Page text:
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Now, Pak to ‘transfer’ 2 strategic islands near Karachi to China

Virendra Pandit 

New Delhi: After forcing Islamabad to ‘transfer’ a large chunk of land in Pakistan-occupied Kashmir (PoK) for the upcoming China-Pakistan Economic Corridor (CPEC), Beijing is pushing its “all-weather ally” to cede control of two strategically-important islands south of Karachi in the Arabian Sea.

China wants these two islands—Bundal and Bhuddo, previously under the regional government of Sindh province, to be made a “component” of CPEC.

With the Opposition up in arms against the Army-propped government headed by Imran Ahmed Khan Niazi for its failures on all fronts, the issue has gained currency. These parties have accused the Imran government of planning to sell or hand over these islands to China.

Pakistan’s titular President Arif Alvi had signed the Pakistan Island Development Authority (PIDA) Ordinance in September to facilitate reclamation and urban planning on these two largest islands along the Sindh coast, effectively snatching them from Sindh and transferring their control to the federal government, media reports said.

The ordinance triggered a huge political uproar in Sindh and Balochistan provinces. Ruling Pakistan People’s Party Chairman Bilawal Bhutto Zardari called the ordinance an “illegal annexation”. Sindhi ethnic nationalist politicians oppose PIDA because it could hand over the islands to China.

“We will not allow you to sell our lands to China Communist Party,” tweeted Zafar Sahito, vice president of the Jeay Sindh Thinkers Forum, which advocates for the independence of Sindh.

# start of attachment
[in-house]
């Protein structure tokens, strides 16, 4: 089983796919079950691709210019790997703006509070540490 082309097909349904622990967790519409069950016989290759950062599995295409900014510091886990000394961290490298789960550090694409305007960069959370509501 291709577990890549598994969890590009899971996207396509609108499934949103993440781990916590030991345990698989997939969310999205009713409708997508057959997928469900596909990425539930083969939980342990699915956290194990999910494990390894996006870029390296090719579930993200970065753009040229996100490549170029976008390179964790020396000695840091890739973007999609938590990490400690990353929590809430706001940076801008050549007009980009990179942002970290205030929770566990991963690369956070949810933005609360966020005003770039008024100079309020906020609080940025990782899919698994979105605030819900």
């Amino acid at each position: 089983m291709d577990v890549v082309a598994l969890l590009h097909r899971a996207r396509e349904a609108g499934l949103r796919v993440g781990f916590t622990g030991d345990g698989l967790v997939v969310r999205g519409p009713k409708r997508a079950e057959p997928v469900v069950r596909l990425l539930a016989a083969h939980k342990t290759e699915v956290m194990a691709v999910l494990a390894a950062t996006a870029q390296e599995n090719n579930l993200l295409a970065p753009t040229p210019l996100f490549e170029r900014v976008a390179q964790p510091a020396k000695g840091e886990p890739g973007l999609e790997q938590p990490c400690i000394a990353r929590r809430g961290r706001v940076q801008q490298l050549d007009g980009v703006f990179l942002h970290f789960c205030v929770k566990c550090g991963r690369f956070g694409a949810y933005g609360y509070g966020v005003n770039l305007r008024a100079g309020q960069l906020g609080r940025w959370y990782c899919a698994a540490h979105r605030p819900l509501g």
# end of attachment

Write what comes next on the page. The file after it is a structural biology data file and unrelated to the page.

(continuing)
The CPEC, despite support from the Pakistan Army and the government, has faced opposition from the people of PoK and Balochistan, which accused Beijing of invading their land. The Pakistan government has suppressed these people.

In May, Islamabad had banned Jeay Sindh Qaumi Mahaz-Arisar for its hostility to the CPEC. Some fishermen have also launched a drive against the move and their apex body is set to organize a protest off Bundal on October 15 as it fears a loss of lakhs of jobs.

To expand China’s control of the business in Pakistan, Beijing nominated Nong Rang, a political appointee expert in commerce and trade, as its Ambassador to Islamabad in September.

According to Senator Muhammad Shahi, the ordinance is part of a bigger scheme to bring the coasts of Sindh and Balochistan under federal control. “Gwadar port and other key components of CPEC are in the coastal belt, and by putting them under federal control, provincial governments will be completely thrown out of CPEC.”